Developing interviewers’ rapport building skills through additional training may be especially important. Rapport building has come to be perceived as essential to a successful investigative interview (Vallano & Schreiber Compo, 2015; D. W. Walsh & Bull, 2012a). Rapport has been defined as mutual attentiveness, positivity, and coordination within a dyadic interaction (Tickle-Degnen & Rosenthal, 1990). While this definition may aptly describe rapport in the context of a cooperative interview (such as with a victim or witness), Vallano and Schreiber-Compo (2015) note that rapport in suspect interviews is more likely to be characterized by conformity and accord. Rapport building is a component of the Engage and Explain stage of the PEACE model, and features in other interview protocols (see section on interviewing victims and witnesses in this paper). Many rapport-building techniques have been identified, such as using the interviewee’s name, engaging in self-disclosure, displaying active listening, and showing kindness, respect, and concern for the interviewee (but see Fisher & Geiselman, 1992; Kelly et al., 2013; and D. W. Walsh & Bull, 2012a for more). The efficacy of these techniques is likely to differ based on the characteristics of the interviewee and the situation (Vallano & Schreiber Compo, 2015).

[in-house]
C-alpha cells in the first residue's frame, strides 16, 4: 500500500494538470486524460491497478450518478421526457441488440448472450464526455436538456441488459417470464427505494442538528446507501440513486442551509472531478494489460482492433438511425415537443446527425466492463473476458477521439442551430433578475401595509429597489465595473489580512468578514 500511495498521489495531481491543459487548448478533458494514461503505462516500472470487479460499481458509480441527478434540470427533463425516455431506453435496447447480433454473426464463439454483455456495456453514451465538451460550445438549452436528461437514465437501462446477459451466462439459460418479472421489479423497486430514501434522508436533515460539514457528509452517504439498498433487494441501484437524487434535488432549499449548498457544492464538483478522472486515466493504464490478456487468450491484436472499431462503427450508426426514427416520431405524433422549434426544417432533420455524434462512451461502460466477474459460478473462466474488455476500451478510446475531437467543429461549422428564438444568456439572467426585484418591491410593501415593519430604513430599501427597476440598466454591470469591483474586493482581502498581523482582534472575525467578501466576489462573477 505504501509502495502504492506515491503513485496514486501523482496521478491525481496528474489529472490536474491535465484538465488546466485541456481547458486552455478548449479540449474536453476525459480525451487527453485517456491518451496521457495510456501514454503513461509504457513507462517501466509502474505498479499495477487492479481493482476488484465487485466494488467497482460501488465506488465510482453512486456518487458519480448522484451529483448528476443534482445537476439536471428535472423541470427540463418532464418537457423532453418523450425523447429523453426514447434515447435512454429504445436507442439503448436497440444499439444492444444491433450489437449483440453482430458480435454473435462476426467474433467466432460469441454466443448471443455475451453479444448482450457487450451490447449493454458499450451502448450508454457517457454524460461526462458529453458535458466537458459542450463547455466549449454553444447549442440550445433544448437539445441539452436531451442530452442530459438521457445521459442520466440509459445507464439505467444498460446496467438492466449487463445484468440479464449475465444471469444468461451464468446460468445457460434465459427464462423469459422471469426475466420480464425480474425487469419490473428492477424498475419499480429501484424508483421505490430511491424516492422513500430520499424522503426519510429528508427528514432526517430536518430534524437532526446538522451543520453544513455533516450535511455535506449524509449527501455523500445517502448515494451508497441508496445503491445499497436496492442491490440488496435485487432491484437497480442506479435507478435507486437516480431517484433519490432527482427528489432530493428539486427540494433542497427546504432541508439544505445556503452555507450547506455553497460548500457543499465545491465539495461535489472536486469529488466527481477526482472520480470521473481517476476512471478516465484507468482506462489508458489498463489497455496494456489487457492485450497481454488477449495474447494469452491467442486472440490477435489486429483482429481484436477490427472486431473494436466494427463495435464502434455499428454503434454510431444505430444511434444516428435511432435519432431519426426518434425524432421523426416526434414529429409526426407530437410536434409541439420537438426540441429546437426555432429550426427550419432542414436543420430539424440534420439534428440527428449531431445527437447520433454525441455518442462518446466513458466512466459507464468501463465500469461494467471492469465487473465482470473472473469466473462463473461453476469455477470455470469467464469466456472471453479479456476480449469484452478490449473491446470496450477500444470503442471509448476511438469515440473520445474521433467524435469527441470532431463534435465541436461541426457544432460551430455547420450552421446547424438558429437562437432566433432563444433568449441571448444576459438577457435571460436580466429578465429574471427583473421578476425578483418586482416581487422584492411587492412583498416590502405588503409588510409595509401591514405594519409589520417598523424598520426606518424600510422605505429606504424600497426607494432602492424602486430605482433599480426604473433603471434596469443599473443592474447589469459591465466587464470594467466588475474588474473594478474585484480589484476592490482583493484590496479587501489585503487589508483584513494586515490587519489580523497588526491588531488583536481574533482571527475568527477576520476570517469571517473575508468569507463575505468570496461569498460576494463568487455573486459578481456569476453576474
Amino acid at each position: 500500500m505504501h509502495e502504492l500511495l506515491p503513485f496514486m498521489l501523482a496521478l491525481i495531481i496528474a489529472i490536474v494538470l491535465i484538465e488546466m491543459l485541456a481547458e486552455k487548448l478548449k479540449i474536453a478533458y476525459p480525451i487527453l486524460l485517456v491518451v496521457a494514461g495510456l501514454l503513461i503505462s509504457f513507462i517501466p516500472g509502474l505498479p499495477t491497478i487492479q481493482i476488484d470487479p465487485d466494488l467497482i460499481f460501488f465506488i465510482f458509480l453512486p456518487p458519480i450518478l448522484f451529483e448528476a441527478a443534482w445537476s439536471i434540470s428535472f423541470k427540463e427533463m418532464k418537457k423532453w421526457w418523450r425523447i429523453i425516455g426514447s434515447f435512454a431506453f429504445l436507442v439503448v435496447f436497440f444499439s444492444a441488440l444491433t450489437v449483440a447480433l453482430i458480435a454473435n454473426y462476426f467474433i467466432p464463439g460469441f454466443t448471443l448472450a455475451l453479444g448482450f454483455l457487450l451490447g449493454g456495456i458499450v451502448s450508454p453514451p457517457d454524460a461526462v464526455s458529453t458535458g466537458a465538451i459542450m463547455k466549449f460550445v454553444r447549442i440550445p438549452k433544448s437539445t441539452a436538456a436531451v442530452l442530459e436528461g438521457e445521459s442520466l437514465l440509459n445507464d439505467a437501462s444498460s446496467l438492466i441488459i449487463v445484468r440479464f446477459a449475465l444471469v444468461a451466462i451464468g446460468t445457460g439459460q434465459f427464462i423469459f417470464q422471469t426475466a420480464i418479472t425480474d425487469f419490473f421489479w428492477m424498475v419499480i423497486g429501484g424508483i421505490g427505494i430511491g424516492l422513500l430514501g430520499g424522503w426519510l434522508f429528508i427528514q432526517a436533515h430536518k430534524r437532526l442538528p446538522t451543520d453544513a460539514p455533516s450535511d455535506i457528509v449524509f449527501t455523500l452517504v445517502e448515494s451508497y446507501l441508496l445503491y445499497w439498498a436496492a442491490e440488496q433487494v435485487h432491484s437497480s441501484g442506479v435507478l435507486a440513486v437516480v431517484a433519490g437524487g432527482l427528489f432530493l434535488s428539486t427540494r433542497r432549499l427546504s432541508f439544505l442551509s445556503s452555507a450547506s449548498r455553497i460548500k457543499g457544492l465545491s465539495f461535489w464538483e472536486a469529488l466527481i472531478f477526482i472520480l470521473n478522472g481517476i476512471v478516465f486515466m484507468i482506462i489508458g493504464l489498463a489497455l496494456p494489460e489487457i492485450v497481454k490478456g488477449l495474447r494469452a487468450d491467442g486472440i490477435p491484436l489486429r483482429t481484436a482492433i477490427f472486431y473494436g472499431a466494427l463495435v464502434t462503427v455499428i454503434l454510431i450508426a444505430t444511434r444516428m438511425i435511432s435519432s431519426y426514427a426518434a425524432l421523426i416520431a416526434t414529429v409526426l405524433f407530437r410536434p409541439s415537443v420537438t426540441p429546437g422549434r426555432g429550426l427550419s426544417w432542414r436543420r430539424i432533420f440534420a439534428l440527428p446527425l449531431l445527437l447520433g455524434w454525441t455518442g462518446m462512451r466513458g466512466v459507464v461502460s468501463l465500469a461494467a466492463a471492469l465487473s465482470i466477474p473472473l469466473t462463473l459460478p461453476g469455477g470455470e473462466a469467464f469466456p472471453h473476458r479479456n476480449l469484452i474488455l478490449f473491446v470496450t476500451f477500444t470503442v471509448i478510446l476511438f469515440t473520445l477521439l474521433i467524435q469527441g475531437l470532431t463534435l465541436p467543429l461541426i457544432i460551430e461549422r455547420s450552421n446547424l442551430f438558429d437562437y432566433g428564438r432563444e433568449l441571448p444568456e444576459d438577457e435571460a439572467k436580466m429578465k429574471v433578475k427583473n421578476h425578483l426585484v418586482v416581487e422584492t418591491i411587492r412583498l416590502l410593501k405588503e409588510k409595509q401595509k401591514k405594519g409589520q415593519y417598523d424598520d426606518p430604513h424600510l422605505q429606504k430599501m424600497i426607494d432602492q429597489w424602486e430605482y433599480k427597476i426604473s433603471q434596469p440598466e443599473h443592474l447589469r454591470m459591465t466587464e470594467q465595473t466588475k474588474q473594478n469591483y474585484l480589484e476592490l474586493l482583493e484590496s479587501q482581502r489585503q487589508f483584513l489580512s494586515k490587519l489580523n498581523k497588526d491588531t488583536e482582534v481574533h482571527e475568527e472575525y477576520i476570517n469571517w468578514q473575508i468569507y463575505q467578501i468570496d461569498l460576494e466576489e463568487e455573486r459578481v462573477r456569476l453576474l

Research that specifically examines how rapport affects interview outcomes is limited. However, one study found that rapport increased witnesses’ recall accuracy in response to open questions (Collins et al., 2002). The results of another study, conducted in Japan, showed that interviewers who built rapport with interviewees elicited more information than interviewers in a no-rapport control condition (Yamamoto et al., 2016). Further, Wachi et al. (2018) used the modified cheating paradigm in Japan and found that mock suspects were more likely to confess when their interviewers included a rapport building phase (such as having a chat with the interviewer). Similarly, Walsh and Bull (2012a) found that interviewers who were skilled at maintaining rapport during the ‘Account’ phase of PEACE elicited more details and were more likely to elicit full confessions from suspects. However, they also found that interviewers often missed opportunities to build rapport in the initial stages of an interview, and opportunities to maintain rapport at later stages. Moreover, interviewers who established a satisfactory level of rapport in the ‘Engage and Explain’ phase did not necessarily maintain this level in the ‘Account’ phase. These results demonstrate that rapport is dynamic and requires maintenance throughout an interview (Abbe & Brandon, 2013; D. W. Walsh & Bull, 2012a). Furthermore, Izotovas et al (2021) found that interviews conducted by the police in England and Wales commenced satisfactorily with officers attempting to develop rapport, but (in the face of suspects’ non-cooperation) moved increasingly towards a more confrontational approach, replete with a questioning strategy that yielded less information. Such attempts to overcome these suspects’ resistance were always found ineffective.